Photo by Ameer Basheer on Unsplash
Back in 2010, Australia was about to legislate a carbon price. Not the ‘great big tax’ that haunted the Gillard government but its predecessor, the Climate Pollution Reduction Scheme (CPRS), an attempt at emission control when the political climate still had a whiff of progress about it.
The CPRS, a cap-and-trade emissions trading scheme for anthropogenic greenhouse gases proposed by the Rudd government as part of its climate change policy, was voted down by the Greens. Under Bob Brown’s leadership, they decided it was too little, the targets were too weak. The perfect getting in the way of the good.
Instead of a start, there was no price on carbon and an open the door to the naysayers who ambled their way through for a good laugh and some appalling behaviour.
What followed was a decade of inaction, political assassinations of prime ministers, and the mess we are in now with the current PM not wanting to go to COP because he is held ransom by a bunch of clowns who think a $250 billion public purse to prop up coal mining is an idea. I could go on.
In the end, he went and tried to make climate change about submarines.
Progress is a process.
I know progress can be slow when there are values at stake. It takes time to test the water, convince the recalcitrants and avoid failure from unforeseen consequences.
And in politics, most important, do not scare the horses.
The reality that the Greens missed so badly back in 2010 is that some good is possible along the slow path to the perfect.
For example, when 136 countries sign up to a minimum corporate tax of 15% we should all applaud and pat the negotiators on the back. And yes, even if one of them is the forever on the nose Mr Cormann.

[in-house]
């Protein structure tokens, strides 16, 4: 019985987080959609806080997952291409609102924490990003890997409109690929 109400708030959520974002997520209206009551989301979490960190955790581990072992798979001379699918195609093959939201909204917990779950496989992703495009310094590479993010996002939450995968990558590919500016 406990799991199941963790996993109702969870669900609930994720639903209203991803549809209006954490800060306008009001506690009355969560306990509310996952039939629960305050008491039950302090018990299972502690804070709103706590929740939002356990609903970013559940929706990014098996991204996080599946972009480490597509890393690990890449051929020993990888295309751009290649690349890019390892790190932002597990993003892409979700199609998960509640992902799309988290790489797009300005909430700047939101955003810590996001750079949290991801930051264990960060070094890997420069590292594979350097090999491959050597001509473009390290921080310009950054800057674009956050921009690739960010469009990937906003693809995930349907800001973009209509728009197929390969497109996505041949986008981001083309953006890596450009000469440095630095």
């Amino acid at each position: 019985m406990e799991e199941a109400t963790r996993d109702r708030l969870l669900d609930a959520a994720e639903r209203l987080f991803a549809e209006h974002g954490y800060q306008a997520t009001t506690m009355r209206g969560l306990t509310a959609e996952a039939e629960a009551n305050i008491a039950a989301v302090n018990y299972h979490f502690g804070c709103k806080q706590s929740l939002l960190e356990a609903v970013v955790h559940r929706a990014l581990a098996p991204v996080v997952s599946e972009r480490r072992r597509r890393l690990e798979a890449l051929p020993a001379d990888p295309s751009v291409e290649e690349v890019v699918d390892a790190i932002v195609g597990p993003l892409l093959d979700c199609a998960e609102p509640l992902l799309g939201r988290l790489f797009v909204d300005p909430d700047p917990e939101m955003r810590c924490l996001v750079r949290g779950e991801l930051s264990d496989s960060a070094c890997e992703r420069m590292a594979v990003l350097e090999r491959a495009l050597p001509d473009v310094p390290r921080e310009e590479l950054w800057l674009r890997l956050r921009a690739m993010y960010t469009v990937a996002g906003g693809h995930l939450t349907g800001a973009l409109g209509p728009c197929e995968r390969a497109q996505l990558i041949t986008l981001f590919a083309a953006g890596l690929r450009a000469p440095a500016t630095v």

The agreement means that countries would legislate a global minimum corporate tax rate of at least 15 per cent for companies with annual revenues over 750 billion euros ($1.2 trillion), the big end of town. Then, if these big players have earnings that go untaxed or lightly taxed in one of the world’s tax havens, their home country would impose a top-up tax that would bring the rate to 15 per cent.
No more squirrelling away revenues from IP and other intangibles in the Cayman Islands without paying up.
This is a tiny step toward a more even distribution of wealth creation through governments legislating some trickle down to slow the charge to wealth inequality that grips the world. Recall that would be the trickle of wealth that the neoliberals claim is an inevitable consequence of successful economic growth.
Sure 20%, even 40%, would be better and more realistic. But 15% is a start.
Some developing countries and advocacy groups say the 15% is too low and leaves far too much tax revenue on the table. And although the global minimum would capture some $205 billion in new revenue for governments, most of it would go to rich countries where many of the big multinationals are headquartered.
This is a similar argument the Greens spouted when they couldn’t let the big emitters get away with it under the CPRS. They wanted justice right away.
Too far too soon.
The point here is that progress needs time and increments. It can do leaps, but the circumstances must be just right for rapid advances to stick. Waiting around for those opportunities is a luxury that humanity lost when it found fossil fuels.
Stick at the process
The option to wait for the leap that can only happen when the stars align and the wind is blowing away the smell is no longer risky, it is suicidal.
We have to stick at the process of incremental change. It is painful to support such a puny percentage as 15% but it’s way better than waiting for donut economics to appear and change the whole game.
What the Greens did in 2010 was irresponsible, even for them. What the leaders have done since is on a par.
But a carbon price back in 2010 would have seen a small but effective change in the emission trajectory and a far greater chance of reaching any targets that the world would have us set now.